For religious reasons, mainly, conservatives like Dennis Prager are unable to defend capitalism. They share more premises with socialists-fascists than they admit, yet rightly recognize them as fellow religionists.
Richard M Salsman
If history (especially more recent history) is a guide, U.S. equity gains over the next two years of full Democratic control will be inferior, a result that is more probable given that the party is currently more anti-business, anti-profit, and anti-capitalist than at any other time since 1970.
What explains today’s bi-partisan violence? When reason is out, persuasion and peaceful assembly-protest also are out. What remains is emotionalism – and violence.
If science had been followed in 2020 – in all fields – we’d be much healthier and wealthier than we now are. But control freaks have used Covid-19 to justify still more government controls, still more statism.
The ten varieties of anti-capitalism are anarchism, medievalism, nationalism, socialism, communism, fascism, populism, racism, environmentalism, and subjectivism.
Does capitalism exist in “varieties,” as scholars began to insist two decades ago, or is it a unique social system fundamentally unlike all others? If there is a “pure” form of capitalism, what alterations or transformations render it impure? How impure must it become before we should cease calling it capitalism and call it something else instead?
Anti-price gouging laws are not only unjust, but to the extent they cause shortages in emergencies they also deprive people of things they need badly and would be willing to pay more for.
The “we fallacy” is ubiquitous, especially among professors, politicians, policy wonks, and pundits. The fallacy of “we” is a form of the fallacy argumentum ad populum or “appeal to the people,” to “popular opinion.”
Capitalism (and economic analysis) requires reason, not faith, facts, not what feels good. The supply side is the right side, but the Pollyannas must cease their bias and at least try becoming more objective. They must defend the right policies, not merely those imposed by politicians they deem to be in the right because they are on the right.
The point of the principle of indivisibility is to remind us that the various freedoms rise or fall together, even if with various lags, even if some freedom, for a time, seems to be rising as others fall; in whatever direction the freedoms move, eventually they tend to dovetail.
There are three main types of governance: public governance, private governance, and personal governance. Think of these as “the 3 Ps of governance.”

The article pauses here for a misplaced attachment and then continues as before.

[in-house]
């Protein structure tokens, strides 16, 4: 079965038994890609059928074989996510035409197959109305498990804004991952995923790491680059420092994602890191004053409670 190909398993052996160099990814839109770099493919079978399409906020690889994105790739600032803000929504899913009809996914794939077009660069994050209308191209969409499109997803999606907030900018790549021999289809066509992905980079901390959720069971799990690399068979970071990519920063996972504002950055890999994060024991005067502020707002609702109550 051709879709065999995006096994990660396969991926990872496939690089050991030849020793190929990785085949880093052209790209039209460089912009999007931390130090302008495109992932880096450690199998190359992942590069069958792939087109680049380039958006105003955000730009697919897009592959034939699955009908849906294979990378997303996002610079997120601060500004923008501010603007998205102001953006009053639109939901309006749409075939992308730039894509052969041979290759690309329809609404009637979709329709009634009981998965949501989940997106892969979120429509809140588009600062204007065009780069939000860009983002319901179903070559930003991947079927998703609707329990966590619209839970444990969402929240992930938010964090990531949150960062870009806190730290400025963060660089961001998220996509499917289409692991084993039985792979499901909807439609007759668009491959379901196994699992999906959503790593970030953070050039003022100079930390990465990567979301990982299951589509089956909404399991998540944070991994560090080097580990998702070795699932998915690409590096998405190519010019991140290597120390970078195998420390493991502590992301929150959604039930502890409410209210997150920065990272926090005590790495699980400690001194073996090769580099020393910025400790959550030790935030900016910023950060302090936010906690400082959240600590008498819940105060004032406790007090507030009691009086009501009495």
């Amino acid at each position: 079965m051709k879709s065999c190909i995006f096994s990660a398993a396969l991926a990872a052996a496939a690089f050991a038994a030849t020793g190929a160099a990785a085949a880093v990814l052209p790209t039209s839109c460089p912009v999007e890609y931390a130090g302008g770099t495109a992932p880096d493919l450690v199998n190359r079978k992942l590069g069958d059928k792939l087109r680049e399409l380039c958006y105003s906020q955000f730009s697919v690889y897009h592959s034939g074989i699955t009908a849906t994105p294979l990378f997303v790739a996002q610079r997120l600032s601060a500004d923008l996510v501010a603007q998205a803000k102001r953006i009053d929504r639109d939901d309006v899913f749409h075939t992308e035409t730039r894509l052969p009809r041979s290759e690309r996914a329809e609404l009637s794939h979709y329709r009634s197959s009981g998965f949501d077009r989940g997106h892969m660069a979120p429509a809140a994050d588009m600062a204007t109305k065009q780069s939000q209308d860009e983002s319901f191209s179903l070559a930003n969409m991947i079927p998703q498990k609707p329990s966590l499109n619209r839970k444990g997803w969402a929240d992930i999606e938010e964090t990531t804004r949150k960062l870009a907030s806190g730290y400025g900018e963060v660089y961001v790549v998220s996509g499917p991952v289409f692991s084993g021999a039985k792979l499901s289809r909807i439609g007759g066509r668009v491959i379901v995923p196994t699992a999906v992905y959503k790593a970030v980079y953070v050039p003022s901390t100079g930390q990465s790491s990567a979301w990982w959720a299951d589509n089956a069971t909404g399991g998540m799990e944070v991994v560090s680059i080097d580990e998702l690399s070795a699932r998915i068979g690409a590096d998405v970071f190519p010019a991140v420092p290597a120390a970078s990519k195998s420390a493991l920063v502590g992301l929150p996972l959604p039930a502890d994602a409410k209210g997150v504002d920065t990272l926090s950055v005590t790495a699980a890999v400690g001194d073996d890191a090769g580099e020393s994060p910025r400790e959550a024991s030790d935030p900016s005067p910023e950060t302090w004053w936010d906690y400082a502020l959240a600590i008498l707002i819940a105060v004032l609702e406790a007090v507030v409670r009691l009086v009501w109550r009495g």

Today it’s no mystery why non-sober Keynesians like Paul Krugman might love the demand-side, anti-capitalist, Trump-Kudlow policy mix, or why Trump foes might eagerly insist that the economy remain closed, not to preserve the nation’s health but to dissipate its wealth (and the probability of Trump’s re-election). But why would Trump do this? It seems politically suicidal.
To the extent capitalism fosters the creation of wealth – a truth denied today only by the hopelessly biased – it also fosters the creation of health.
Libertarians are right that the size, scope and power of government expand amid crises, but there’s no necessity to this, as they assume, and they have no remedy – even during crises – because they hate the state more than statism; but a new book takes a better approach.
The false principle that fueled Trump’s trade war relates closely to his authoritarian response to the Wuhan (Covid-19) virus.
Evidence is mounting that the Wuhan China virus (“COVID-19”) won’t prove as deadly as first projected; yet there’s still a high level of hysteria and an ominous spread of deleterious economic and public health policies, amounting to incarceration (indiscriminate quarantines), monetization (redistribution of wealth), and nationalization (socialism/fascism). What’s needed instead – if health and wealth are desired – is deregulation, tax relief, and capitalism.
Judy Shelton is a high-class, high-quality economist, who should join the Fed not so much to burnish its image but to keep it at least a little bit honest and real. The Fed today doesn’t really deserve Shelton, but Shelton deserves a top place at the Fed.
Say’s Law and Saysian economics go hand in hand with a political-economic-philosophical appreciation for capitalism – for rationality, the pursuit of self-interest, entrepreneurialism, profit-making, private property rights, the rule of law, and constitutionalism.
Voice of Capitalism
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